Security and privacy seem to be a much bigger deal at Facebook these days; there are clear and extensive guidelines for App Reviews; and the company not only made HTTPS the default, but subsequently got rid of HTTP.

Of course, many of our readers would rather douse their keyboards with glue than ever log in to a Facebook account and risk whatever privacy incursions or utter waste of time would possibly occur therein.

But for the rest of us, keeping Facebook thumbs-down-free is, in my opinion, a welcome way to at least try to keep the bullying at bay and the positivity up.

For that, I’m giving the company a thumbs-up.

If you want to emoji your own thoughts on the matter in the comments section below, go right ahead: we always ❤ to get your take.

October 1, 2015

Disruptive Innovations in Health Care Technology in 2015

We are seeing amazing advancements in healthcare technology, everything from enterprise cloud software to nanobots.  Is healthcare finally catching up with the times?

New startups and fortune 500 companies alike, are in a modern-day health care gold rush, with everyone trying to stake their claim.  What are your thoughts on promising healthcare technologies coming out this year and in the future?

healthcare technology 2015To those that embrace the future, here are the leading health care technologies to look forward to.

1.     Nanobots in Blood

Although nanobots are far from being utilized today, but the future is coming where these tiny robots can function like our own white blood cells and destroy bacteria and other pathogens.


These miniature robots would function like their full-size equivalents with their own sensors, and propulsion systems and could perform small tasks like delivering chemotherapy 1000 times more powerful than using drugs and would not cause as many side-effects to patients like the current treatments do.

Other specific types of nanobots that are being developed are Microbivore, Respirocyte, Clottocyte, and Cellular repair nanobots that can destroy bacteria, carry oxygen, create blood clots for wounds, and repair cells.

The future is closer than we think, I remember just yesterday playing the Atari 64 with a single joystick and thinking, “Wow this is amazing!”

2.     Head Transplants and Mind Transfer

Ever since the dawn of man, we have all wanted to live forever, and one day that may become reality with companies like Google and looking for ways to extend life by curing disease,  preserving our brains in stasis, or saving them on computers or another brain.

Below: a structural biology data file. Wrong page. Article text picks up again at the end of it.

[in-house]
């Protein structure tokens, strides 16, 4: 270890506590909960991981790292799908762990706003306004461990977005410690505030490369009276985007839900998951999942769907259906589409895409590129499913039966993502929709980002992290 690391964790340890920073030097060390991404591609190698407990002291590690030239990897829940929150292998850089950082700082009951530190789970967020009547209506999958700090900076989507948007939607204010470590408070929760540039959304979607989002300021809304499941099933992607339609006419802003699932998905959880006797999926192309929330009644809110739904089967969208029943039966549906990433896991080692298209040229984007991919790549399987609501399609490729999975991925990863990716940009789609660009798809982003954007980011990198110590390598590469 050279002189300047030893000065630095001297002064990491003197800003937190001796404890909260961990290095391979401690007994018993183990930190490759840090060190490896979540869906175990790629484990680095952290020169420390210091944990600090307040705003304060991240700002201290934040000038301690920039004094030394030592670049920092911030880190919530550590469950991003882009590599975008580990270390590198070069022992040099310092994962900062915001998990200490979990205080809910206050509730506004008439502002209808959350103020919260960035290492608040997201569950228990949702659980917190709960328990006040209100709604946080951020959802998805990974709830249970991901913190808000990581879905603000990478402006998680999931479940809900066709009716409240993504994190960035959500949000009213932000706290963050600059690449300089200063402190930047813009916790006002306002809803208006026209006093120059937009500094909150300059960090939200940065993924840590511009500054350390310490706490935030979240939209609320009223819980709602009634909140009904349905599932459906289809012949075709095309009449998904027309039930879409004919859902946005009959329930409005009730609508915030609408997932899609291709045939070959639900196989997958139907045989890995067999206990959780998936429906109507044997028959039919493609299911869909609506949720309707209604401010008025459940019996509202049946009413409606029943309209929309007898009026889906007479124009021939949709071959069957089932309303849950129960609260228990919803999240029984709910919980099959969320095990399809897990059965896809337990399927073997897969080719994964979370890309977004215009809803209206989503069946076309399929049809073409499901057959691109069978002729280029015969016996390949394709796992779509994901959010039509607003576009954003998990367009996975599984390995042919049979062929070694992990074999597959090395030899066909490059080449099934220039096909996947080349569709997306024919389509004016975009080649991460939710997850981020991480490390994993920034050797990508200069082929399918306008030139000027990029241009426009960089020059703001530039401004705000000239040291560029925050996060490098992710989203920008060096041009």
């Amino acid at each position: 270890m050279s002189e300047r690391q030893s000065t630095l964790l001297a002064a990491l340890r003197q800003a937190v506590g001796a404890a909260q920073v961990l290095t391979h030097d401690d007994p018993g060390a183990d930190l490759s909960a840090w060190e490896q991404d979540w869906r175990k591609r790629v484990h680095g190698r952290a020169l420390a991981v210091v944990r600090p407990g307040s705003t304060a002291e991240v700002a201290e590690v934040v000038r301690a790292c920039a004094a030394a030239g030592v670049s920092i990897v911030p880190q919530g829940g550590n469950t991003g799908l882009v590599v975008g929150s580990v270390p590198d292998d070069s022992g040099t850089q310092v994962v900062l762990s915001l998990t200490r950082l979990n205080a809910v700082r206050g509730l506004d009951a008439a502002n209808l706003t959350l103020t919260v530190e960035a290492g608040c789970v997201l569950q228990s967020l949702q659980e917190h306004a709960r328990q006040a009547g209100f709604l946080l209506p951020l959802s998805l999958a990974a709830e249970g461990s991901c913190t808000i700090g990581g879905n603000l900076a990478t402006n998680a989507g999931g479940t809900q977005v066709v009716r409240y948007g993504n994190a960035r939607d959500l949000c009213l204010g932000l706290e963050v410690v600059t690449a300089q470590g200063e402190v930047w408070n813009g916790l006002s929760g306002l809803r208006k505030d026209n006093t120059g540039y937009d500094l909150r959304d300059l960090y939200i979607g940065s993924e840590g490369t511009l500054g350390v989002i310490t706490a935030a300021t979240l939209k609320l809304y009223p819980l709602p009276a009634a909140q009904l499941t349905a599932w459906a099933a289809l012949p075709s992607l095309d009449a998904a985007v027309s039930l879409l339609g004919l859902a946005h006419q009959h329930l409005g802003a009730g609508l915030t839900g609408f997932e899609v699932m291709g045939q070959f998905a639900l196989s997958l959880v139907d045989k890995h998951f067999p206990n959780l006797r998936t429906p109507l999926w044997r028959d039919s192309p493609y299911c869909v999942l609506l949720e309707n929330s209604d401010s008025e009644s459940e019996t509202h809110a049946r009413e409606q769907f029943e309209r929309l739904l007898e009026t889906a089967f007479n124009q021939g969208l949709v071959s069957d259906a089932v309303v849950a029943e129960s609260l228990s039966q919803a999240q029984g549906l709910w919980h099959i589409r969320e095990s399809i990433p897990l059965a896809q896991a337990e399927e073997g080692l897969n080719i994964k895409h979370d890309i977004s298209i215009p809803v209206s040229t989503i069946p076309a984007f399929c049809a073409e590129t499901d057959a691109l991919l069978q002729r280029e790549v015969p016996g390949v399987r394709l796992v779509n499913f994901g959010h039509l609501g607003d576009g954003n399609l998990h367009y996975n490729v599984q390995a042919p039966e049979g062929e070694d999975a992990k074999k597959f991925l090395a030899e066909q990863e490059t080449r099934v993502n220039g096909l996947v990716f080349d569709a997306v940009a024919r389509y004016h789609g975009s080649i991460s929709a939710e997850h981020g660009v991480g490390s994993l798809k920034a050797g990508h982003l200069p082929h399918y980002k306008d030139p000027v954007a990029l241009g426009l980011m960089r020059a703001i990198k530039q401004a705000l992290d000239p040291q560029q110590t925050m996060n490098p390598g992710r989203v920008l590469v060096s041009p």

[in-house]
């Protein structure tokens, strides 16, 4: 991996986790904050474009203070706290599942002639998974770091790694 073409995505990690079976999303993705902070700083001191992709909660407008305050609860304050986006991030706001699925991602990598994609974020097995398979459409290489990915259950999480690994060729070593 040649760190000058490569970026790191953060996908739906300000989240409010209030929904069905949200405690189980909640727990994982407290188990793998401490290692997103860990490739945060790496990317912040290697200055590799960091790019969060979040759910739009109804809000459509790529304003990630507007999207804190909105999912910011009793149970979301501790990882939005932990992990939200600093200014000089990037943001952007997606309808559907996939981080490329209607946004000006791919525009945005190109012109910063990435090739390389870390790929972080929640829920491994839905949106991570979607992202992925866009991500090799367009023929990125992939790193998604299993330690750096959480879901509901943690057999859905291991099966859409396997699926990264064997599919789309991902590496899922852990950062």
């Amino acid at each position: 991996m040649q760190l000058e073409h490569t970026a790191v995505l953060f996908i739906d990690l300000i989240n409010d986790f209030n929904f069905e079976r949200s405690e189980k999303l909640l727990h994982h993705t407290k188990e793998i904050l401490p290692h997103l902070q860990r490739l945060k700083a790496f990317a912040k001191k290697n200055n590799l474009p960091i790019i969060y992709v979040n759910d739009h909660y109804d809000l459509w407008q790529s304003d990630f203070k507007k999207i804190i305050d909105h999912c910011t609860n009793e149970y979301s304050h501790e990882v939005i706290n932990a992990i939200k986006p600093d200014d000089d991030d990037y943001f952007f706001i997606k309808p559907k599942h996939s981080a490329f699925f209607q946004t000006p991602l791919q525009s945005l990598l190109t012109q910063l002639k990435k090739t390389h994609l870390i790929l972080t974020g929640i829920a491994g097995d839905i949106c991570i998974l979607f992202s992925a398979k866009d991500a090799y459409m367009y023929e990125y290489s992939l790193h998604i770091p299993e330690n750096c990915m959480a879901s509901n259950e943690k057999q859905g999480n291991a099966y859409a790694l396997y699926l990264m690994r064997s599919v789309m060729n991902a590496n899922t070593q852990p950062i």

Brain Preservation

While it may seem strange for a tech company like Google to join up and fight the healthcare battle, it makes sense that their CEO Larry Page may want to improve his life and other’s around him and so they can solve life’s other tough challenges in the years to come.

Google fights death

How will this be accomplished…

Currently there are three methods cryopreservation, chemopreservation, and a hybrid approach that uses a blend of both methods.

brain storage

A futuristic approach…

If Moore’s law holds, within a few decades, a supercomputer might be able to simulate a human brain at neural level at faster perceived speed than a biological brain. However, the exact date is difficult to estimate due to limited understanding of the required accuracy, and computational speed is not the only requirement for making full human brain simulation possible.

A full brain map has been estimated to occupy less than 2 x 1016 bytes (20,000 TB) and would store the addresses of the connected neurons, the synapse type and the synapse “weight” for each of the brains’ 1015 synapses.  However, the biological complexities of true brain function (e.g. the epigenetic states of neurons, protein components with multiple functional states, etc.) may preclude an accurate prediction of the volume of binary data required to faithfully represent a functioning human mind.

Current research